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Bulimia (say "boo-LEE-mee-uh") is a type of eating disorder. People with bulimia will eat a larger amount of food than most people would in a similar situation, in a short period of time (binge). Then, in order to prevent weight gain, they will do something to get rid of the food (purge). They may vomit, exercise too much, or use medicines like laxatives.
People who have bulimia judge themselves harshly on their body weight and shape. In order to help them cope with these feelings, they follow a strict diet to try to lose weight. But over time the hunger from the strict diet triggers them to binge eat. After binge eating, they feel out of control, ashamed, guilty, and afraid of gaining weight. This distress causes them to purge, in hopes of "undoing" any possible weight gain from the binge.
Without treatment, this "binge and purge" cycle can lead to serious, long-term health problems. Acid in the mouth from vomiting can cause tooth decay, gum disease, and loss of tooth enamel. Any type of purging can lead to bone thinning (osteoporosis), kidney damage, heart problems, or even death.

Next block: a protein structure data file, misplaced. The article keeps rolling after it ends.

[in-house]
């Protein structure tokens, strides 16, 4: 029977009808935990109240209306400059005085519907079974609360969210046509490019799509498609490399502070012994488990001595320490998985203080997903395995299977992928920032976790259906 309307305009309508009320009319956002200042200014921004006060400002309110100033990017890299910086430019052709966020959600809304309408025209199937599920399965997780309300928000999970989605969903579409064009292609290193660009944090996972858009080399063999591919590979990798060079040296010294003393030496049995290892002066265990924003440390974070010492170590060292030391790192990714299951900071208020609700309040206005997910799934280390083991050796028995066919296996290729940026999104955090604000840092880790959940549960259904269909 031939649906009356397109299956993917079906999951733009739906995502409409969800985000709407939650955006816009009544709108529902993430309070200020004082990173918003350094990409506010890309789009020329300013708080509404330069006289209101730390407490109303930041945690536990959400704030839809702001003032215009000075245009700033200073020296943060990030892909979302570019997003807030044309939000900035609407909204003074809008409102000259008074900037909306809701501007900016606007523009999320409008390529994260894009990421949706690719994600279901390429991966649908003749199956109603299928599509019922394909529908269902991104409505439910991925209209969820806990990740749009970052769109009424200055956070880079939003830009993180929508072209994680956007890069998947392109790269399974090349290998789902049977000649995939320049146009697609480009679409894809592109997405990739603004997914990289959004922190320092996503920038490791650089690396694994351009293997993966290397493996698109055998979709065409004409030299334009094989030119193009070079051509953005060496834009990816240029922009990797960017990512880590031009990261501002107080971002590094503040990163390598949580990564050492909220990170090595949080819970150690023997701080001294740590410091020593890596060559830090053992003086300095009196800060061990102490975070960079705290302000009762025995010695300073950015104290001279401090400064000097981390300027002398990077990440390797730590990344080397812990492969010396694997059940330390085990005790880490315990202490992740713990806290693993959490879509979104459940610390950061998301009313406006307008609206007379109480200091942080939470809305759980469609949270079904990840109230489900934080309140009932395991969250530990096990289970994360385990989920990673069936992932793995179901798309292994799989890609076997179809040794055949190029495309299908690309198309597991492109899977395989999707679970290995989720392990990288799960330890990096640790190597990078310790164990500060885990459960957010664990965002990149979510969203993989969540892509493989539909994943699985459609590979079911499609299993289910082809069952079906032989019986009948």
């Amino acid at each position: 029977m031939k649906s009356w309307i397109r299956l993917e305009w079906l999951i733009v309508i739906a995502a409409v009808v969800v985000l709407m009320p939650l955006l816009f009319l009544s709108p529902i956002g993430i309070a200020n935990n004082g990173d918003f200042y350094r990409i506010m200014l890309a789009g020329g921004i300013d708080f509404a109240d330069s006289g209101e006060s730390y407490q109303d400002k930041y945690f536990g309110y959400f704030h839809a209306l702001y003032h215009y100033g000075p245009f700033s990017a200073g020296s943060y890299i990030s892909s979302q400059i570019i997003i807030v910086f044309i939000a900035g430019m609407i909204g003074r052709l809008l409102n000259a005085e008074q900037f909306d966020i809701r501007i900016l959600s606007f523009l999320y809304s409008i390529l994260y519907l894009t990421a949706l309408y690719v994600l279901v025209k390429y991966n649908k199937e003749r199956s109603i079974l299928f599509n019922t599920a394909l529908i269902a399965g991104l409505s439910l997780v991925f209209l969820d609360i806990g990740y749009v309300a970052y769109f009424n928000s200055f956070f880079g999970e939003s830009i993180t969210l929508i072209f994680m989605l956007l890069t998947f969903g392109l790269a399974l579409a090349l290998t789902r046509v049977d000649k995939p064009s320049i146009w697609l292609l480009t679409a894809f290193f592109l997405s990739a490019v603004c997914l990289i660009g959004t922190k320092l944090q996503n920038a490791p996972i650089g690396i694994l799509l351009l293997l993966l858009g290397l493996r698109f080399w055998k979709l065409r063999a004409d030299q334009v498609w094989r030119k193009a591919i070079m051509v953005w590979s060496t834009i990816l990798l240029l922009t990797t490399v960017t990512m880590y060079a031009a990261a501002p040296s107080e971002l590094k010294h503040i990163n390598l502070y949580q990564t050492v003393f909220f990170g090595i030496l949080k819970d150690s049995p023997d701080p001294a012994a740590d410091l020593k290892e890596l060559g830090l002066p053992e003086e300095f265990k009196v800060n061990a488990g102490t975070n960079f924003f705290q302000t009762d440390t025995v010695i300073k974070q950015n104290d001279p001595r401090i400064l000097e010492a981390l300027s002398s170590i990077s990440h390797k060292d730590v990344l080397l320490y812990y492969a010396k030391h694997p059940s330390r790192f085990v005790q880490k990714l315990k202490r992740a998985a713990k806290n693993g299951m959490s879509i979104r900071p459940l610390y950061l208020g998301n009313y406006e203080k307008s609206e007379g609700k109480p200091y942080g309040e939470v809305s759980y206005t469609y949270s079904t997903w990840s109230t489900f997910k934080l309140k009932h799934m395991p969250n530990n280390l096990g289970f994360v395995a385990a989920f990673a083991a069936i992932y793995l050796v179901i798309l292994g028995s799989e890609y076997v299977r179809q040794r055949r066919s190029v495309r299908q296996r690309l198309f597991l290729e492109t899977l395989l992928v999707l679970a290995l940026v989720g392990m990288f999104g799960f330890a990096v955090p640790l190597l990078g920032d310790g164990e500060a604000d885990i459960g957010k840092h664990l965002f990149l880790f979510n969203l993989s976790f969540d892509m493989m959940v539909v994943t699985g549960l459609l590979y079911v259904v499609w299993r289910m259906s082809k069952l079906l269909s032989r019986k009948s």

If you or someone you know has bulimia or another eating disorder, get help. Eating disorders can be dangerous. And willpower alone is not enough to overcome them. Treatment can help a person who has an eating disorder feel better and be healthier.
All eating disorders are complex problems, and experts do not really know what causes them. But they may be caused by a mix of family history, social factors, and personality traits. You may be more likely to have bulimia if:
Bulimia is most common in:
While bulimia often starts in the teen years, it usually lasts into adulthood and is a long-term disorder.
People with bulimia:
Any one of these can be a sign of an eating disorder that needs treatment.